Each winter season in Jyrgalan is never like the other; snowfall levels and conditions change, people that travel from far and wide to rip up the powder bring their unique blend of talent and stories, and the tirelessly hard working staff of Ryce Travel can draw in bright new team faces keen to get out free riding every day. But this season something extra special happened that no one could have predicted, and undoubtedly, no one wants to go without again. Our close knit winter crew at Ryce Travel got a touch of summer vibes while we enjoyed some Volleyball! We jumped and dived and hit the ball like our lives depended on it. But not just among ourselves, we had the opportunity to meet with and get to know the students and teachers of Jyrgalan School, and it was one of the highlights of the season for everyone involved.
We first entered the school’s gymnasium with its shiny basketball court floor and the smell of polish filled our lungs. Not long after, three young school boys filed in orderly and things seemed a bit tense at first. At one side of the court stood us; Westerners who smile way too much for the local culture. At the other side, them; kids avoiding too much eye contact presumably in order to be polite. It was a cultural stalemate. We didn’t know how to connect to one another. The only thing either side had in common at this stage was we couldn’t speak the others language. Luckily, habit kicked in and the school boys got right to their usual set up routine. One boy adjusted the volleyball net in the middle of the room, and the other fetched a ball. And wouldn’t you know it? After just a few moments of playing Volleyball together laughter had filled the otherwise silent room. We went from strangers to friends within a few serves; the only tense presence in room was the air in the ball itself. Eventually the room became filled with students and a bigger game of volleyball started to take place. It didn’t take long to realize that these kids- as polite and respectful as they were- meant business. A faint memory of hearing that this particular school has the best players in the region rang in my mind. We were being shown up, embarrassingly. Our clumsy, floppy hands fired the ball in all the wrong directions while the kids over the court had well practiced manoeuvres that just about guaranteed their winning of points each time. What was supposed to be a friendly match turned quite competitive very quickly- our pride was at stake. The Ryce Travel crew were supposed to be extreme sports people; riding terrain that takes skill and strength. Some of us also represented Westerners (that are seen as quite “soft” around these parts) and didn’t want to be made fools of by 15 year old school children! Good, I thought to myself, this is where the fun really begins, no need to go easy on them.
The gymnasium was full of life, the children were gifted players and the untrained Ryce Travel crew were hilarious to watch. The Ryce Travel crew knew we’d be playing against the school children, but what we didn’t see coming was that presumably every teacher of the 300 pupil school was also in attendance, not only to watch the disjointed match but also to join in! It was a beautiful scene to watch as the teachers and the students played on the same team together, there seemed to be no barriers between them. At my old high school the teachers basically stood over us with a whistle in mouth, barking orders like the game was some kind of army drill rather than a fun sport to be played by children. But here, teachers and students alike were a team, they truly laughed and celebrated together and helped one another other be their best- triumphant high fives and supportive pats on backs throughout the whole match. I couldn’t believe how much the scene resembled more of a family get together on a Christmas day than an orderly, hierarchal institution. The same kindness was extended to us too, of course. Everyone that found themselves in that room were one community all together to play a sport that brought out the best in everyone. We all beckoned the more shy students to stand up and play and cheekily laughed at the older teachers when they couldn’t move quite as fast as the rest of us. Shrieks and laughter and applause were all anyone in the gymnasium could hear for an energetic two hours. We played five games and lost the first four. That was a success in my mind.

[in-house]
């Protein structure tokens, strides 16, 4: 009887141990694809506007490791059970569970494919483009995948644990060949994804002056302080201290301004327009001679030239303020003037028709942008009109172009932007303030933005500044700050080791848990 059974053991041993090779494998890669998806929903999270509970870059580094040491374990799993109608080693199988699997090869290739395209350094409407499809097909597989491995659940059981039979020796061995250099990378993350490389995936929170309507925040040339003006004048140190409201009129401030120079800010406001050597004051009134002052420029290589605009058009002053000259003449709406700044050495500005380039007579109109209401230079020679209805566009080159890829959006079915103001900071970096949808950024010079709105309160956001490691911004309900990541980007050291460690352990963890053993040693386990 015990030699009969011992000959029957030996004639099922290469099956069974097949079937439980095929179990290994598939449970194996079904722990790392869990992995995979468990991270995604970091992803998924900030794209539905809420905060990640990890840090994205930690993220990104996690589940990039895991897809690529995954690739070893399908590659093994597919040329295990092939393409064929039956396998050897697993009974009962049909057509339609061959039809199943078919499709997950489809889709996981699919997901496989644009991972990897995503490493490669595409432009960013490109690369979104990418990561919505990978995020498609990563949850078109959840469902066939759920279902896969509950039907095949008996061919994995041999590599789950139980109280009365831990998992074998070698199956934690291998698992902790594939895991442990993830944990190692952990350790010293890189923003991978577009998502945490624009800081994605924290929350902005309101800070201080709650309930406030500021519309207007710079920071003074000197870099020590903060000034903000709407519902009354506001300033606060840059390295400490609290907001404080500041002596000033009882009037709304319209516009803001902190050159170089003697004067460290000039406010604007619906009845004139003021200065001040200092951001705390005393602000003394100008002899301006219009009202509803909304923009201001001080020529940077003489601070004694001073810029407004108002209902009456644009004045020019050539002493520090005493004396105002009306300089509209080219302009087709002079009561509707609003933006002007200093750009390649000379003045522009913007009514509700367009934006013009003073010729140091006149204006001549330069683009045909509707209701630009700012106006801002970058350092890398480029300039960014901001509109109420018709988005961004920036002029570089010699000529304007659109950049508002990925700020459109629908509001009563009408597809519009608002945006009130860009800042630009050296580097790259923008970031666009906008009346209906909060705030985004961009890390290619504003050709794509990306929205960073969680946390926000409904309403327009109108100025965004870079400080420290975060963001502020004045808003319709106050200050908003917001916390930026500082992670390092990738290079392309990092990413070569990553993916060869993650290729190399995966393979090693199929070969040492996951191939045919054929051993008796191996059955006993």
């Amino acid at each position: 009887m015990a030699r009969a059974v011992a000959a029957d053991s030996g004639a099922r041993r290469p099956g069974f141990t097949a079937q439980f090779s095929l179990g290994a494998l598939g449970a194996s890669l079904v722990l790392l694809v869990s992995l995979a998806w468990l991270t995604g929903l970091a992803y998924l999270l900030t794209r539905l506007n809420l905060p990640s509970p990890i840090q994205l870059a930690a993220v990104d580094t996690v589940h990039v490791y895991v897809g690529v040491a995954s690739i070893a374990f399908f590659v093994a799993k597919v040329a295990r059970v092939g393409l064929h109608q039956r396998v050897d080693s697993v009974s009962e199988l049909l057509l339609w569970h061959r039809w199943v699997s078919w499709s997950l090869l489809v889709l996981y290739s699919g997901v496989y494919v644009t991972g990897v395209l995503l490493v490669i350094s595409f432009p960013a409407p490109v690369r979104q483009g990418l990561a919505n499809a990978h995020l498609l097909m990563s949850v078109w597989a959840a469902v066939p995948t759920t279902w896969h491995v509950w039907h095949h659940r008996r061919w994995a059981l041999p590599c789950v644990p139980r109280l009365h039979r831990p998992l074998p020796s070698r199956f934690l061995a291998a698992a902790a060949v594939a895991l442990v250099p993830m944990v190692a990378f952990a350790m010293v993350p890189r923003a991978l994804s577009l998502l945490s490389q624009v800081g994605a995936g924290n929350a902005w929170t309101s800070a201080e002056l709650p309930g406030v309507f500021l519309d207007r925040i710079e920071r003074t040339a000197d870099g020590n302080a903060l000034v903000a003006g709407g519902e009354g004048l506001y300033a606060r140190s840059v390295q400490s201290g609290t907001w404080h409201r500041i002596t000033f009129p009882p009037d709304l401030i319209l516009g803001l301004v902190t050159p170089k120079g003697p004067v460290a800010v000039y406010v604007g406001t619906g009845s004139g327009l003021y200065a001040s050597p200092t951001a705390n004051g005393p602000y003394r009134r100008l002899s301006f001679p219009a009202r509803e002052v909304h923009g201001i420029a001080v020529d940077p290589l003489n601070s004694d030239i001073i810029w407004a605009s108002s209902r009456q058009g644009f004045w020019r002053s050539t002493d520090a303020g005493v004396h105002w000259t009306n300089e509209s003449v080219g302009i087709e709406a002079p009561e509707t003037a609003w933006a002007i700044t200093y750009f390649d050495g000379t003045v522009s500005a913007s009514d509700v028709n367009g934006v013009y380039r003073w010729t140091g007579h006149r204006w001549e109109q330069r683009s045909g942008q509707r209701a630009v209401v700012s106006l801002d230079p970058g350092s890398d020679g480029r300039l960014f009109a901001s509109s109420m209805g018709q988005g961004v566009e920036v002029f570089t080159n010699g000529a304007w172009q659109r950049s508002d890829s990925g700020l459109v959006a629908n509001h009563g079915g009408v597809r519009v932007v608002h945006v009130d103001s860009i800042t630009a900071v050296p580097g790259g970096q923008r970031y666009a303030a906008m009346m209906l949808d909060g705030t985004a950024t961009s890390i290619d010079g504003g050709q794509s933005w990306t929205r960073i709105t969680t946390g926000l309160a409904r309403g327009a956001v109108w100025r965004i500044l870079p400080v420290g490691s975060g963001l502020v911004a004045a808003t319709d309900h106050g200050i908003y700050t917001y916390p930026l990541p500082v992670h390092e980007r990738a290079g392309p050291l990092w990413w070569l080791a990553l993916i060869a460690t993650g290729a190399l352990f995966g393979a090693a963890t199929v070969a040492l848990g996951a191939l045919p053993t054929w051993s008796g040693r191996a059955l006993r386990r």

The evening was enthralling and engaging and broke barriers between the young and old, the local and foreign. We had already stayed way longer than we anticipated, it was so much fun that time got away from us all, and although we wanted to keep playing, our legs had started to cramp and out mouths grew dry, it had gotten dark outside. Everyone was spent. We smiled and shook hands with the locals and one of the students who could speak broken English said, “same time next week?” And it was the beginning of ritual for the rest of the winter season. The Westerners had entered that courtroom in the beginning of the snow season feeling like strangers, but by the time the snow had melted, we knew we were friends with the locals. I couldn’t think of a better way to spend time with a community than laughing and playing sports together. It didn’t matter that we couldn’t speak each other’s language much or that we were from completely different parts if the world, the only barrier between us was the net in the middle of the room.